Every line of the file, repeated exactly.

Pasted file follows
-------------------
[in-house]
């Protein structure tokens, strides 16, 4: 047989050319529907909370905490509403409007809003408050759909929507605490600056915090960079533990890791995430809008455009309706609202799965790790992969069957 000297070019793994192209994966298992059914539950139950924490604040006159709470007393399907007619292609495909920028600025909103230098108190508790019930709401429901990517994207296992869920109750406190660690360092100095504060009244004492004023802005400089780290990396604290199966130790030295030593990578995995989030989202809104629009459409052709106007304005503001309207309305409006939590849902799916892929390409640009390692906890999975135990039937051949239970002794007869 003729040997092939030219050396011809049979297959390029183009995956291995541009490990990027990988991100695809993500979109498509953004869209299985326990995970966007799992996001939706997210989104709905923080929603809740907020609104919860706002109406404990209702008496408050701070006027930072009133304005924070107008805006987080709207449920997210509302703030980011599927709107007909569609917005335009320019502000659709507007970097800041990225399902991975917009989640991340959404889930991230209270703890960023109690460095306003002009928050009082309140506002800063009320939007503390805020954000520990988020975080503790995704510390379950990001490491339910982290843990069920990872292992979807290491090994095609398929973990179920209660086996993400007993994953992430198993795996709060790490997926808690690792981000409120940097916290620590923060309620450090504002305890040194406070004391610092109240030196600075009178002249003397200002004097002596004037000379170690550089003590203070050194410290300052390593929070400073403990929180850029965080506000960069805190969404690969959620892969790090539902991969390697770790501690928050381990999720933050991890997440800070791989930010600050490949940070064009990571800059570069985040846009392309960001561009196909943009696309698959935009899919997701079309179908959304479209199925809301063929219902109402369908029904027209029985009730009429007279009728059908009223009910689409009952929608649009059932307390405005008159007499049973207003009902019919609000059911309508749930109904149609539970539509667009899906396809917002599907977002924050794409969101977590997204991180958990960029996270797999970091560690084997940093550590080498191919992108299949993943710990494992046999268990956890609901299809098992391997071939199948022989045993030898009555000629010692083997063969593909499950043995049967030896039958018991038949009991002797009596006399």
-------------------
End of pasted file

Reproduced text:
[in-house]
């Protein structure tokens, strides 16, 4: 047989050319529907909370905490509403409007809003408050759909929507605490600056915090960079533990890791995430809008455009309706609202799965790790992969069957 000297070019793994192209994966298992059914539950139950924490604040006159709470007393399907007619292609495909920028600025909103230098108190508790019930709401429901990517994207296992869920109750406190660690360092100095504060009244004492004023802005400089780290990396604290199966130790030295030593990578995995989030989202809104629009459409052709106007304005503001309207309305409006939590849902799916892929390409640009390692906890999975135990039937051949239970002794007869 003729040997092939030219050396011809049979297959390029183009995956291995541009490990990027990988991100695809993500979109498509953004869209299985326990995970966007799992996001939706997210989104709905923080929603809740907020609104919860706002109406404990209702008496408050701070006027930072009133304005924070107008805006987080709207449920997210509302703030980011599927709107007909569609917005335009320019502000659709507007970097800041990225399902991975917009989640991340959404889930991230209270703890960023109690460095306003002009928050009082309140506002800063009320939007503390805020954000520990988020975080503790995704510390379950990001490491339910982290843990069920990872292992979807290491090994095609398929973990179920209660086996993400007993994953992430198993795996709060790490997926808690690792981000409120940097916290620590923060309620450090504002305890040194406070004391610092109240030196600075009178002249003397200002004097002596004037000379170690550089003590203070050194410290300052390593929070400073403990929180850029965080506000960069805190969404690969959620892969790090539902991969390697770790501690928050381990999720933050991890997440800070791989930010600050490949940070064009990571800059570069985040846009392309960001561009196909943009696309698959935009899919997701079309179908959304479209199925809301063929219902109402369908029904027209029985009730009429007279009728059908009223009910689409009952929608649009059932307390405005008159007499049973207003009902019919609000059911309508749930109904149609539970539509667009899906396809917002599907977002924050794409969101977590997204991180958990960029996270797999970091560690084997940093550590080498191919992108299949993943710990494992046999268990956890609901299809098992391997071939199948022989045993030898009555000629010692083997063969593909499950043995049967030896039958018991038949009991002797009596006399």